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Adrian Walker

William Gross steps on his own honeymoon as new police commissioner

Boston Police Commissioner William Gross was at a press conference with US Attorney Andrew Lelling to announce charges against 29 people on firearm and drug offenses, on Aug. 23.
Boston Police Commissioner William Gross was at a press conference with US Attorney Andrew Lelling to announce charges against 29 people on firearm and drug offenses, on Aug. 23.(David L Ryan/Globe Staff/file)

Willie Gross seems like a man who can’t stand a honeymoon.

I’m an admirer of Gross, installed four months ago as the latest commissioner of the Boston Police Department. But his war with the American Civil Liberties Union — and, by extension, a network of social justice organizations — is baffling.

Part of the reason Gross is well-liked in Boston’s communities is because he is a man who is not afraid to speak his mind. But taking to Facebook to blast the civil rights groups is, well, far too defensive for a police commissioner.

And it doesn’t square with Gross’ oft-stated commitment to building great relations with the people in the city’s neighborhoods, and the groups that represent them. If this is how he’s going to treat the community, how long are they going to want to deal with him — and help him fight crime?

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Now his weekend Facebook missive clouds what until now has been a low-key — and largely problem-free — start as commissioner.

Gross took to his Facebook page over the weekend to blast the ACLU, which was one of a coalition of groups suing the department. His rant had less to do with the suit itself than with the organization that filed it, whom he derided as “paper warriors.’’

The groups are suing for information about a database of gang members maintained by the BPD. They suspect that the standard for being so listed isn’t high, and that the listing is overwhelmingly made up of black and brown males. There are also suspicions that the list might be shared with federal agencies engaged in deporting immigrants.

Gross basically stated that the latte drinkers of the ACLU are nowhere to be found when crime is being fought.

“I sure as hell didn’t see the ACLU in El Salvador working to find a solution to our youth being inducted into the MS-13 Gang and the 18th Street Gang,” Gross wrote.

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“Didn’t see the ACLU there or at any of our 22 programs and initiatives for our citizens and youth.

“Despite the paper warriors, we’ll continue to do our jobs. Imagine all of that money spent on a lawsuit. I hope they’re spending the same on philanthropic endeavors for our community, but I doubt that as you’ll never see them unless it’s a March or a protest in which they’re there to justify their existence.”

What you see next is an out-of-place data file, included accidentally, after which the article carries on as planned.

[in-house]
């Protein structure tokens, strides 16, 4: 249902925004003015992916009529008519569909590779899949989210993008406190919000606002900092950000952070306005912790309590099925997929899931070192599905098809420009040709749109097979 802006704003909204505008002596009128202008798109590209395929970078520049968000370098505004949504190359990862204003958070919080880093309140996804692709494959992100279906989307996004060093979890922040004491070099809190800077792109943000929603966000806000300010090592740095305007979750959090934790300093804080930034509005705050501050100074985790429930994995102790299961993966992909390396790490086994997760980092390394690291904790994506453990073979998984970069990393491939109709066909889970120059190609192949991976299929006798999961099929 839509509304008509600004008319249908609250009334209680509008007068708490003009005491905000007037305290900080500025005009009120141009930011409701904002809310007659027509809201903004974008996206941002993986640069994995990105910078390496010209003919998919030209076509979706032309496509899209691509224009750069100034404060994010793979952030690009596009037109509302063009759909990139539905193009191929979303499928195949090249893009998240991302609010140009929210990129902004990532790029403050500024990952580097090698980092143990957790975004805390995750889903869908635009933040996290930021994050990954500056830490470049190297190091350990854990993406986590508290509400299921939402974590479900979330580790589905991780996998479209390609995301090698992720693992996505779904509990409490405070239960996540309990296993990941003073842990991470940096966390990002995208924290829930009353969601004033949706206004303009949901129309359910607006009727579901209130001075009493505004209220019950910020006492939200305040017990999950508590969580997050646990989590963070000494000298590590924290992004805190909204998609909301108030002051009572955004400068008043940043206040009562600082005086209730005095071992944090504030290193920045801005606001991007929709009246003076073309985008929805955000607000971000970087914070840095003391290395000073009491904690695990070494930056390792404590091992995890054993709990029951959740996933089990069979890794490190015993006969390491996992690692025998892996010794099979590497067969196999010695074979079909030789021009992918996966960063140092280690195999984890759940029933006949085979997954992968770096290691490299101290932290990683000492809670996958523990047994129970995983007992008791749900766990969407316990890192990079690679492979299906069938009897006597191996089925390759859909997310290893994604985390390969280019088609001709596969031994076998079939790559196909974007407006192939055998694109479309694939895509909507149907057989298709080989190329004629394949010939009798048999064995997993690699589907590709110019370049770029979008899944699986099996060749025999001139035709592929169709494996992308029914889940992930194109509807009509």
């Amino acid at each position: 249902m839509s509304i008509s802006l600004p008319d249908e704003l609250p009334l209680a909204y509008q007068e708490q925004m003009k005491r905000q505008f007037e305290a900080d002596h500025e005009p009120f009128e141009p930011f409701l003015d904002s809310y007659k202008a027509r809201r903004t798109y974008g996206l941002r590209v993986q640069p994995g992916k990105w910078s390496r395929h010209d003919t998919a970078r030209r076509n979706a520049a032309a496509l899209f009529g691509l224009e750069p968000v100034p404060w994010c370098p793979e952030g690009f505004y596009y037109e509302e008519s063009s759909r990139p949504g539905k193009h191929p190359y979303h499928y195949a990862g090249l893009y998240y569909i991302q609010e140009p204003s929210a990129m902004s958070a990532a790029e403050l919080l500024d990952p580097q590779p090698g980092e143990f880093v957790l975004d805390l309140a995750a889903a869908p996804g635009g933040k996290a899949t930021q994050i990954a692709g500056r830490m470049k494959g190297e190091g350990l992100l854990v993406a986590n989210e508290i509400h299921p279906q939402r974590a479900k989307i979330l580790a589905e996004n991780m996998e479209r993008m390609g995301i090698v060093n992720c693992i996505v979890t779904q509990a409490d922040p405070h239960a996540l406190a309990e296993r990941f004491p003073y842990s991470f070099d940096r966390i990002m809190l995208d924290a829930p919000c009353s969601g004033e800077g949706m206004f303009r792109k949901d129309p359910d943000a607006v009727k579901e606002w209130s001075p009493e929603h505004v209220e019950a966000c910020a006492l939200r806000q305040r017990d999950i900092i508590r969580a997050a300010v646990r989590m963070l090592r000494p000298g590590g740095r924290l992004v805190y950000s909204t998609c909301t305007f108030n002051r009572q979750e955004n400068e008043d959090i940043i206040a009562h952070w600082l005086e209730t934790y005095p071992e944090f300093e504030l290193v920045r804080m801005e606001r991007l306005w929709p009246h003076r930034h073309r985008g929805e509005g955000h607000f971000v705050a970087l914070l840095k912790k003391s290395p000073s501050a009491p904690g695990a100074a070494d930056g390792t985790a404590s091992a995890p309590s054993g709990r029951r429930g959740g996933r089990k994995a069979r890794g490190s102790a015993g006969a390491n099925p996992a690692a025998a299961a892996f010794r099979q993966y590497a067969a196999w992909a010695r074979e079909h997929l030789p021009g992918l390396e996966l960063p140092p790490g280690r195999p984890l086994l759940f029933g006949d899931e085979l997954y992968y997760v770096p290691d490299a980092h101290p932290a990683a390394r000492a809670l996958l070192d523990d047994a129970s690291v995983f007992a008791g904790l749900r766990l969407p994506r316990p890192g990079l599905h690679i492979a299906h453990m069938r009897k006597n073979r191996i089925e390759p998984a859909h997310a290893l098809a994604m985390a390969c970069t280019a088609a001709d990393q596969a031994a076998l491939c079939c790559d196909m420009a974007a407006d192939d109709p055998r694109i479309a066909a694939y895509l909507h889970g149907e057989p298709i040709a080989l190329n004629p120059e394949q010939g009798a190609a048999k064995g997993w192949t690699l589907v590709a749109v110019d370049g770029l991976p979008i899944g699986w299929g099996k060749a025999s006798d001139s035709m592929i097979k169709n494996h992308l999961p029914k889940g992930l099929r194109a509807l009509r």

That was a jaw-dropping reaction to a legitimate conflict.

I am not siding with the ACLU or its partners here. But there is nothing insulting about criminal justice advocates asking questions of a police department. There is no good reason for them to be assailed.

Compared to the frustration they express privately, civil rights advocates and some public officials have been muted in their criticism of Gross. He is a “first,” for one thing.

And he is respected as a great law enforcement officer who is passionate in his love for the community.

I’ve seen Gross in the community firsthand, and few police officers get the kind of love that he does.

But this fight with the ACLU — largely based on a caricature of what it stands for and what it does — didn’t come out of nowhere. It dates back four years.

When the ACLU released a report in 2014, slamming the BPD for racial bias, Gross assailed the group — rightly, I think — for cherry-picking data to reach preordained conclusions. The conclusions drawn from that study were, in fact, dubious.

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But what I remember is that, as a person who had spent years on the streets, Gross was personally offended that people he viewed as out of touch were accusing him of bias. The department’s number-two official at the time, he clearly took it personally.

“I’m an African-American chief,” he told me then. “Do you think I’m going to let racial bias go on under my watch and not address it?”

To my ear, there were echoes of that pain in his anti-ACLU post.

To his credit, Gross is his own man. And he is going to challenge the progressive orthodoxy that law enforcement is plagued with racial bias.

But Facebook is not the place to have that debate, and broad-brush attacks on critics are not way to get to a better place. Frankly, a white chief — Gross’ predecessor, Billy Evans, let’s say — would have gotten far more flak than Gross for the same comments. The city needs to have a discussion about criminal justice, not a spitball fight.

If anything, this conflict holds this lesson: The black/progressive community is no political monolith. Amid allegations of racial profiling, the black police commissioner was the one who came out swinging in defense of the cops.

Gross was hailed as a trailblazer when he was appointed. But those who are shocked that he has engaged in this fight are learning that he may defy some of their assumptions about what he stands for.

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Adrian Walker is a Globe columnist. He can be reached at adrian.walker@globe.com. Follow him on Twitter @adrian_walker.